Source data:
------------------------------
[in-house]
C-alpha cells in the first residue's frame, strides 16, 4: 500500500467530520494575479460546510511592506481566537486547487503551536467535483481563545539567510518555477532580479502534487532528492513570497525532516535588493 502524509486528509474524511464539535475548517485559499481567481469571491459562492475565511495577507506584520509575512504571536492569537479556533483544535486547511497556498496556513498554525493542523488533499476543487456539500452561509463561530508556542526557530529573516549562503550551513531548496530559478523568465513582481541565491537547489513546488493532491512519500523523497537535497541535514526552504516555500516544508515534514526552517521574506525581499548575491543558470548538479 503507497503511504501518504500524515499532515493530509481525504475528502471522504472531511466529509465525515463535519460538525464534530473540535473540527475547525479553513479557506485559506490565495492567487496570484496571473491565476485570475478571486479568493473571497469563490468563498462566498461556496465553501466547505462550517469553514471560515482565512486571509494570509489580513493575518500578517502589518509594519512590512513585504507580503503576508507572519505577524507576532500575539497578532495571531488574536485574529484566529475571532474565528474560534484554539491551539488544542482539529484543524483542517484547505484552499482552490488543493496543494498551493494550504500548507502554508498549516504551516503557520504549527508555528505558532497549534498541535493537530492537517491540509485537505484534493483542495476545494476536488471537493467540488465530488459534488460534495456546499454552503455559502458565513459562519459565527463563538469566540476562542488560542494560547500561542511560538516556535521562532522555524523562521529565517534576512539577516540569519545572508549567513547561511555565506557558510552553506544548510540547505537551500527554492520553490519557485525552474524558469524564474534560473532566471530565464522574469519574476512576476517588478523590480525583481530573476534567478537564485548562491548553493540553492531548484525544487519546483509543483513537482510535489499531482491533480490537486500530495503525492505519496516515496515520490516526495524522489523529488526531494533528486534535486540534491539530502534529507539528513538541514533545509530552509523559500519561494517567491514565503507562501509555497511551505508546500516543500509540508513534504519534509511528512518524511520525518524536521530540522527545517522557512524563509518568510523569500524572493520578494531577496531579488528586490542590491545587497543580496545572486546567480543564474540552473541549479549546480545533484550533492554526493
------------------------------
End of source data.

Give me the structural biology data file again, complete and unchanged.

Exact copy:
[in-house]
C-alpha cells in the first residue's frame, strides 16, 4: 500500500467530520494575479460546510511592506481566537486547487503551536467535483481563545539567510518555477532580479502534487532528492513570497525532516535588493 502524509486528509474524511464539535475548517485559499481567481469571491459562492475565511495577507506584520509575512504571536492569537479556533483544535486547511497556498496556513498554525493542523488533499476543487456539500452561509463561530508556542526557530529573516549562503550551513531548496530559478523568465513582481541565491537547489513546488493532491512519500523523497537535497541535514526552504516555500516544508515534514526552517521574506525581499548575491543558470548538479 503507497503511504501518504500524515499532515493530509481525504475528502471522504472531511466529509465525515463535519460538525464534530473540535473540527475547525479553513479557506485559506490565495492567487496570484496571473491565476485570475478571486479568493473571497469563490468563498462566498461556496465553501466547505462550517469553514471560515482565512486571509494570509489580513493575518500578517502589518509594519512590512513585504507580503503576508507572519505577524507576532500575539497578532495571531488574536485574529484566529475571532474565528474560534484554539491551539488544542482539529484543524483542517484547505484552499482552490488543493496543494498551493494550504500548507502554508498549516504551516503557520504549527508555528505558532497549534498541535493537530492537517491540509485537505484534493483542495476545494476536488471537493467540488465530488459534488460534495456546499454552503455559502458565513459562519459565527463563538469566540476562542488560542494560547500561542511560538516556535521562532522555524523562521529565517534576512539577516540569519545572508549567513547561511555565506557558510552553506544548510540547505537551500527554492520553490519557485525552474524558469524564474534560473532566471530565464522574469519574476512576476517588478523590480525583481530573476534567478537564485548562491548553493540553492531548484525544487519546483509543483513537482510535489499531482491533480490537486500530495503525492505519496516515496515520490516526495524522489523529488526531494533528486534535486540534491539530502534529507539528513538541514533545509530552509523559500519561494517567491514565503507562501509555497511551505508546500516543500509540508513534504519534509511528512518524511520525518524536521530540522527545517522557512524563509518568510523569500524572493520578494531577496531579488528586490542590491545587497543580496545572486546567480543564474540552473541549479549546480545533484550533492554526493